At the Eurobasket 1995 in Athens, its first international competition, the hungry and highly motivated Yugoslav team led by Dušan Ivković brought a starting five full of world-class talent with established European stars at positions one through four — 27-year-old Saša Đorđević, 25-year-old Predrag Danilović, 29-year-old Žarko Paspalj, 22-year-old Dejan Bodiroga — capped off with 27-year-old Vlade Divac, the starting center for the LA Lakers at the five position. With the bench that was just as capable — experienced Zoran Sretenović (the only player over 30 in the team), Saša Obradović, talismanic power forward Zoran Savić, and up-and-coming young center Željko Rebrača — the team rampaged through its preliminary group featuring medal contenders Greece and Lithuania with a 6–0 record. At the first direct elimination stage, the quarterfinals, Yugoslavia scored 104 points to destroy France, thus setting up a semifinal clash with hosts Greece. In the highly charged atmosphere of the OAKA Arena, Yugoslav team demonstrated its versatility, using defensive prowess this time to pull off a famous eight-point win in a tense, low-scoring 60–52 game. The final against experienced Lithuania team led by basketball legend Arvydas Sabonis in addition to world class players Šarūnas Marčiulionis, Rimas Kurtinaitis, Valdemaras Chomičius, etc., turned into a classic game of basketball with crafty Yugoslavs prevailing 96–90 behind Đorđević's 41 points.

They were represented by a single team in the 2006 FIBA World Championship as well, even if the tournament was played in mid/late-August and early-September that year and the Serbia–Montenegro breakup had occurred in May. This team was also inherited by Serbia after the tournament, while Montenegro created a separate national basketball team afterwards, as well as the national teams of all other team sports.


Serbia and Montenegro was represented in the Miss Earth 2006 pageant by a single delegate, Dubravka Skoric.

Serbia and Montenegro also participated in the Eurovision Song Contest and in Junior Eurovision Song Contest 2005 only on one occasion. The country debuted in the Eurovision Song Contest under the name Serbia and Montenegro in 2004, when Željko Joksimović got 2nd place. The next to follow was the Montenegrin boyband No Name. In 2006, the year of Montenegrin independence, the country Serbia and Montenegro did not have a representative due to the scandal in Evropesma 2006.

See also


  1. ^ Price, Matthew (5 June 2006). "Profile: Serbia and Montenegro". BBC News.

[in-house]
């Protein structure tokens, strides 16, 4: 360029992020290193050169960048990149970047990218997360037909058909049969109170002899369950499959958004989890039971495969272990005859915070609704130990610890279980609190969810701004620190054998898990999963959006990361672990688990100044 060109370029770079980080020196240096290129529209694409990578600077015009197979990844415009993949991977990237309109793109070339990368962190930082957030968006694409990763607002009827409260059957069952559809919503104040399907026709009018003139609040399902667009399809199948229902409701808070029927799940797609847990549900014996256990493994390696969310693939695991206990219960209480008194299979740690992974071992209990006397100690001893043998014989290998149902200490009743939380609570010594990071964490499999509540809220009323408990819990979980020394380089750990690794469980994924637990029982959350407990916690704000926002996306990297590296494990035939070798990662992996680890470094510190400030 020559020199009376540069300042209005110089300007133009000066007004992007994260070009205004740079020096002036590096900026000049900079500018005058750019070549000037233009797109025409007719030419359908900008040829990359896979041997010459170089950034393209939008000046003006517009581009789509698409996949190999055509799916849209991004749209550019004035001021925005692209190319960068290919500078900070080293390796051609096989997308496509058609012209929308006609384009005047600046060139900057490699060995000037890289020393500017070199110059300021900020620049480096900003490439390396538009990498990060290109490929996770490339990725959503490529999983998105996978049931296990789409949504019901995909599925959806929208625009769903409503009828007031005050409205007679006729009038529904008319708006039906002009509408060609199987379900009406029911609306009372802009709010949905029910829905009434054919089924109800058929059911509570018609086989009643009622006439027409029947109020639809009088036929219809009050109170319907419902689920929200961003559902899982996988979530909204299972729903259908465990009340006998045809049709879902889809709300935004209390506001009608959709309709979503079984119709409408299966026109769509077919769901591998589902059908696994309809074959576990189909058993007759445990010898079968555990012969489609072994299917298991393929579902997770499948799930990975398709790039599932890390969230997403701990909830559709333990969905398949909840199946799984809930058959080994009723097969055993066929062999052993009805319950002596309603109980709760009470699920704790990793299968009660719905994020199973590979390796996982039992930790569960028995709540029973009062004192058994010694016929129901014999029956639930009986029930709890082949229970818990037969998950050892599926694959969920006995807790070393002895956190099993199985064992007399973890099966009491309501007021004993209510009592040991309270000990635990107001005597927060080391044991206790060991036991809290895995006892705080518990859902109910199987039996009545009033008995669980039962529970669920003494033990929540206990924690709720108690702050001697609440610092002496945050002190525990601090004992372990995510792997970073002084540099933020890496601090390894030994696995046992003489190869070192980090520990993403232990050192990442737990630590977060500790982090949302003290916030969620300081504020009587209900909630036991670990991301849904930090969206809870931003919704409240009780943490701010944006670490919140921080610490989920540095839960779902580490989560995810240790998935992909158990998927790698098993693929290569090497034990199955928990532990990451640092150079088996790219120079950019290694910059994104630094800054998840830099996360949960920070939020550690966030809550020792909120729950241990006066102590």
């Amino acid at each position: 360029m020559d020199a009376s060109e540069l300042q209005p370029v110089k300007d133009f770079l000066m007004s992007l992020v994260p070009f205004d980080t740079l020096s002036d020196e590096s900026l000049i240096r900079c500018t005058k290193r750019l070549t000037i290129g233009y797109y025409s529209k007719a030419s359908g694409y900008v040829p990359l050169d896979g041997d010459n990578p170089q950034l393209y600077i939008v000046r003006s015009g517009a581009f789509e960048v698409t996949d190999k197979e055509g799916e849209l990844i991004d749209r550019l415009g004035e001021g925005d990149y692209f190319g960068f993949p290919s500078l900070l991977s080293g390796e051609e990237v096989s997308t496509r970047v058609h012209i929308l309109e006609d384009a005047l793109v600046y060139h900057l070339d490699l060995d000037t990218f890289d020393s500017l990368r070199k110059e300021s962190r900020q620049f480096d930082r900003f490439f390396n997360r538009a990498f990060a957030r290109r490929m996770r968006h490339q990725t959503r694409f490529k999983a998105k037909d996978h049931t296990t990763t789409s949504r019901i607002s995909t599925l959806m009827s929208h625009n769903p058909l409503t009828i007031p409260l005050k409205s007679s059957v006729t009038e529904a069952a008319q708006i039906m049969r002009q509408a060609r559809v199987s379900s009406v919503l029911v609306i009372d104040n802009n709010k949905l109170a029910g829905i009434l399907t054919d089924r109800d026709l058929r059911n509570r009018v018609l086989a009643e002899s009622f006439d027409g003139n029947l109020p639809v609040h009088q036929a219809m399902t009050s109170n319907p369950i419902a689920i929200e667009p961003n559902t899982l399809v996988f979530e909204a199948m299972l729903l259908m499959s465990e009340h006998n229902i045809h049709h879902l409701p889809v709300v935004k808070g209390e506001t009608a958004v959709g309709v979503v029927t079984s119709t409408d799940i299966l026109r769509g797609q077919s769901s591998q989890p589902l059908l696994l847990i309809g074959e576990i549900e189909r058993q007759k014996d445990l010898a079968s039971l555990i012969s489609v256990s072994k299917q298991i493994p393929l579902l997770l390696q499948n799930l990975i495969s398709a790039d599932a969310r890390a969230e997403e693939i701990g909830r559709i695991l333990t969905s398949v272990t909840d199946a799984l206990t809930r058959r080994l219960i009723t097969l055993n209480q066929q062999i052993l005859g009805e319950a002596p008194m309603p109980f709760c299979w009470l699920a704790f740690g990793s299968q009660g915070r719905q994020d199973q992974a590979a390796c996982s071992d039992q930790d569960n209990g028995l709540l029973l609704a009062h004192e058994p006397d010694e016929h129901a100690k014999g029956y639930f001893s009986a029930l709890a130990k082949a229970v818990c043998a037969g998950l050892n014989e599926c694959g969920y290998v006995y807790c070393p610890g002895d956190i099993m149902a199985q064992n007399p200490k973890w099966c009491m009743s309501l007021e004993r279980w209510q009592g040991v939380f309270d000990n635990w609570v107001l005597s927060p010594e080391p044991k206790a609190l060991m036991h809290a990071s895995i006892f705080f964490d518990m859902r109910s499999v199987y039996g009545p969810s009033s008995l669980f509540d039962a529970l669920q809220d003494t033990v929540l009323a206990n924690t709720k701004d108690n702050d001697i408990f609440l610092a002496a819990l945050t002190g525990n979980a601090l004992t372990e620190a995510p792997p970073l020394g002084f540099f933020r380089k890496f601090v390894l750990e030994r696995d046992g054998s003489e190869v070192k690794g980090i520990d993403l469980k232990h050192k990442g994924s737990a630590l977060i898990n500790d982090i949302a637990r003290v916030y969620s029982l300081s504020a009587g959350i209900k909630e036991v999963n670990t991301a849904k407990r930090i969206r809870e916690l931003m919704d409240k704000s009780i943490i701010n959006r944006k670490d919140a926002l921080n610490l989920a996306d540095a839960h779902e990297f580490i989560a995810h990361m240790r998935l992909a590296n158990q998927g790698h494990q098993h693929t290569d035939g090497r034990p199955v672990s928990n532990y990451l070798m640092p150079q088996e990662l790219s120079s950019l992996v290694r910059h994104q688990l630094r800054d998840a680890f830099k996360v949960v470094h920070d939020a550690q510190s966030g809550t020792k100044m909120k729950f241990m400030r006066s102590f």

2. ^ Serbo-Croatian pronunciation: [sǎːʋeznaː repǔblika jugǒslaːʋija]
  3. ^ "Participation of Former Yugoslav States in the United Nations". Max Planck Yearbook of United Nations Law (PDF). pp. 241–243. Archived from the original (PDF) on 13 June 2010.
  4. ^ "FR Yugoslavia Investment Profile 2001" (PDF). EBRD Country Promotion Programme. p. 3. Archived from the original (PDF) on 28 September 2011. wrongly gives the date as 2 November 2000. UN General Assembly Resolution 55/12 was passed and FRY took its seat on 1 November 2000.
  5. ^ a b c Sabrina P. Ramet. Serbia Since 1989: Politics and Society Under Milošević and After. University of Washington Press, 2005. P. 61. (During Milošević's tenure as President of Serbia, the government of the Federal Republic of Yugoslavia was de facto subordinate to his government, with Milošević installing and forcing the removal of several Federal Presidents and Prime Ministers. However this changed after 1997 when Milošević's last legal term as Serbian President ended and he became Federal President that year, in which Milošević entrenched the power of the Federal Presidency.)
  6. ^ 1999 CIA World Factbook: Serbia and Montenegro
  7. ^ "Serbia and Montenegro". The World Factbook 1999. Virginia: Central Intelligence Agency. 16 August 2000.
  8. ^ Sabrina P. Ramet. Serbia Since 1989: Politics and Society Under Milošević and After. University of Washington Press, 2005. pp. 55–56.
  9. ^ a b c Steven L. Burg, Paul S. Shoup. The War in Bosnia-Herzegovina: Ethnic Conflict and International Intervention. Armonk, New York, USA: M.E. Sharpe, 2000. ISBN 9781563243097 pp. 72–73.
  10. ^ a b c "Bosnia: Who Lit the Fire?". YouTube. 11 November 2007. Retrieved 26 August 2010.
  11. ^ Judah. The Serbs. Yale University Press. ISBN 978-0-300-15826-7.
  12. ^ "Justice for Kosovo – Massacre at Cuska". Retrieved 26 August 2010.
  13. ^ "CBC News Indepth: Balkans". CBC News.
  14. ^ "Inside Kosovo – Velika Krusa". BBC News.
  15. ^ Solana, Javier. "NATO's Success in Kosovo". Foreign Affairs. 78 (6). doi:10.2307/20049537.
  16. ^ James Gow. Triumph of the Lack of Will: International Diplomacy and the Yugoslav War, Columbia University Press (1997). New York City. p. 228.
  17. ^ Sabrina P. Ramet. Serbia Since 1989: Politics and Society Under Milošević and After. University of Washington Press, 2005. p. 61.
  18. ^ Law on Territorial Organization and Local Self-Government Archived 11 December 2009 at the Wayback Machine, Parliament of Serbia (in Serbian)